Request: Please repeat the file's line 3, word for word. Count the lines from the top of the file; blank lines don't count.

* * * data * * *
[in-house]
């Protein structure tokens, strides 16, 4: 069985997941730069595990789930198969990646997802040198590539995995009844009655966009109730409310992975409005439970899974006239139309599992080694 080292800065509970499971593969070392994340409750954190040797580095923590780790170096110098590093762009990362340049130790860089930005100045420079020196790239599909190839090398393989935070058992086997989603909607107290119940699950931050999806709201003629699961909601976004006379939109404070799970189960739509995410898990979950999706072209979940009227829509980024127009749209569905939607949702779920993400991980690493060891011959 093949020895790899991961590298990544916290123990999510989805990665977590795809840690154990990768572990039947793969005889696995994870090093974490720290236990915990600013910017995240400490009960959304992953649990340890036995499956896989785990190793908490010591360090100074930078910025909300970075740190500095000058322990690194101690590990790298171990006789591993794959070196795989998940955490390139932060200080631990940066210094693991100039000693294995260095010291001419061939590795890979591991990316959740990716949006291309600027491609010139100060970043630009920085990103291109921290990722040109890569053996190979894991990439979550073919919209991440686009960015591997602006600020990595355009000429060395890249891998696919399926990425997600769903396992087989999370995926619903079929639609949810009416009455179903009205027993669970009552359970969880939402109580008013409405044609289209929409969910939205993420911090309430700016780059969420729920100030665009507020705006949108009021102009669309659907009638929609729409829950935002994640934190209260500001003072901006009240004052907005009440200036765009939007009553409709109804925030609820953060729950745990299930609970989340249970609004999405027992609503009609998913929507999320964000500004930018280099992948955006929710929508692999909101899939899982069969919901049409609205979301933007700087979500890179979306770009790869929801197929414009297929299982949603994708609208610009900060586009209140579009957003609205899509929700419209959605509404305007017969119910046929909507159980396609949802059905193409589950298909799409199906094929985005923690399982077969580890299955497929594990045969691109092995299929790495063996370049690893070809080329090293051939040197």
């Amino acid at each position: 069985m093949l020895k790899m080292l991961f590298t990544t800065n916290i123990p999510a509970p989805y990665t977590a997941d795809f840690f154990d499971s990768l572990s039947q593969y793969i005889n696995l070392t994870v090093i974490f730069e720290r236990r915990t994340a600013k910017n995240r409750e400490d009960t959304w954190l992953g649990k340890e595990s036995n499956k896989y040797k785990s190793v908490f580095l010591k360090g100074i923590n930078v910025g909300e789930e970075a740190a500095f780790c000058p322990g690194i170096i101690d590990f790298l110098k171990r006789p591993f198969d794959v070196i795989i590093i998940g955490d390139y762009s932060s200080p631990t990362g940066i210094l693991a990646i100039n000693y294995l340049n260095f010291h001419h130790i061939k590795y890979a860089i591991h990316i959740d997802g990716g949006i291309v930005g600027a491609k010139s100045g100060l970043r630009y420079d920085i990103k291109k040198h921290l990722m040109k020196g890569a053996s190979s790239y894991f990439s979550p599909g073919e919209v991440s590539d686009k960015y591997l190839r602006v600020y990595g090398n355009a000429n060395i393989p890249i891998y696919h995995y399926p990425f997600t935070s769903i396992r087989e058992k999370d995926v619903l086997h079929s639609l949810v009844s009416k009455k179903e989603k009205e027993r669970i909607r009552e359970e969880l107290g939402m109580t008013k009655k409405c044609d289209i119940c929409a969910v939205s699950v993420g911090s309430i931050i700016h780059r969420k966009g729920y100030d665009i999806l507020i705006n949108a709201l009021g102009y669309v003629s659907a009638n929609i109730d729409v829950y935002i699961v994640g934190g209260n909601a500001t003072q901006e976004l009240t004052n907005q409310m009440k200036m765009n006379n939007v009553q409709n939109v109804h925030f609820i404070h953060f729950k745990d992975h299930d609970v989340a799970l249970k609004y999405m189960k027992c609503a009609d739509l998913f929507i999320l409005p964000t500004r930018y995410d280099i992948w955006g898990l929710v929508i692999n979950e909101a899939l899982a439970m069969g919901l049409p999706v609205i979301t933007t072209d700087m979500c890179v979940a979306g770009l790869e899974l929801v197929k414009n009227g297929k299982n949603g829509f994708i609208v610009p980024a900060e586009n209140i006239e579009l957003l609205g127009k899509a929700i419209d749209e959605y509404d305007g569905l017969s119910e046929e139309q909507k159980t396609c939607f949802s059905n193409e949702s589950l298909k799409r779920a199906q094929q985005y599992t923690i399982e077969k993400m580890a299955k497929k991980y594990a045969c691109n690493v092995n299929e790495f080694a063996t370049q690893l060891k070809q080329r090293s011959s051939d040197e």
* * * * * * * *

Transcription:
């Amino acid at each position: 069985m093949l020895k790899m080292l991961f590298t990544t800065n916290i123990p999510a509970p989805y990665t977590a997941d795809f840690f154990d499971s990768l572990s039947q593969y793969i005889n696995l070392t994870v090093i974490f730069e720290r236990r915990t994340a600013k910017n995240r409750e400490d009960t959304w954190l992953g649990k340890e595990s036995n499956k896989y040797k785990s190793v908490f580095l010591k360090g100074i923590n930078v910025g909300e789930e970075a740190a500095f780790c000058p322990g690194i170096i101690d590990f790298l110098k171990r006789p591993f198969d794959v070196i795989i590093i998940g955490d390139y762009s932060s200080p631990t990362g940066i210094l693991a990646i100039n000693y294995l340049n260095f010291h001419h130790i061939k590795y890979a860089i591991h990316i959740d997802g990716g949006i291309v930005g600027a491609k010139s100045g100060l970043r630009y420079d920085i990103k291109k040198h921290l990722m040109k020196g890569a053996s190979s790239y894991f990439s979550p599909g073919e919209v991440s590539d686009k960015y591997l190839r602006v600020y990595g090398n355009a000429n060395i393989p890249i891998y696919h995995y399926p990425f997600t935070s769903i396992r087989e058992k999370d995926v619903l086997h079929s639609l949810v009844s009416k009455k179903e989603k009205e027993r669970i909607r009552e359970e969880l107290g939402m109580t008013k009655k409405c044609d289209i119940c929409a969910v939205s699950v993420g911090s309430i931050i700016h780059r969420k966009g729920y100030d665009i999806l507020i705006n949108a709201l009021g102009y669309v003629s659907a009638n929609i109730d729409v829950y935002i699961v994640g934190g209260n909601a500001t003072q901006e976004l009240t004052n907005q409310m009440k200036m765009n006379n939007v009553q409709n939109v109804h925030f609820i404070h953060f729950k745990d992975h299930d609970v989340a799970l249970k609004y999405m189960k027992c609503a009609d739509l998913f929507i999320l409005p964000t500004r930018y995410d280099i992948w955006g898990l929710v929508i692999n979950e909101a899939l899982a439970m069969g919901l049409p999706v609205i979301t933007t072209d700087m979500c890179v979940a979306g770009l790869e899974l929801v197929k414009n009227g297929k299982n949603g829509f994708i609208v610009p980024a900060e586009n209140i006239e579009l957003l609205g127009k899509a929700i419209d749209e959605y509404d305007g569905l017969s119910e046929e139309q909507k159980t396609c939607f949802s059905n193409e949702s589950l298909k799409r779920a199906q094929q985005y599992t923690i399982e077969k993400m580890a299955k497929k991980y594990a045969c691109n690493v092995n299929e790495f080694a063996t370049q690893l060891k070809q080329r090293s011959s051939d040197e």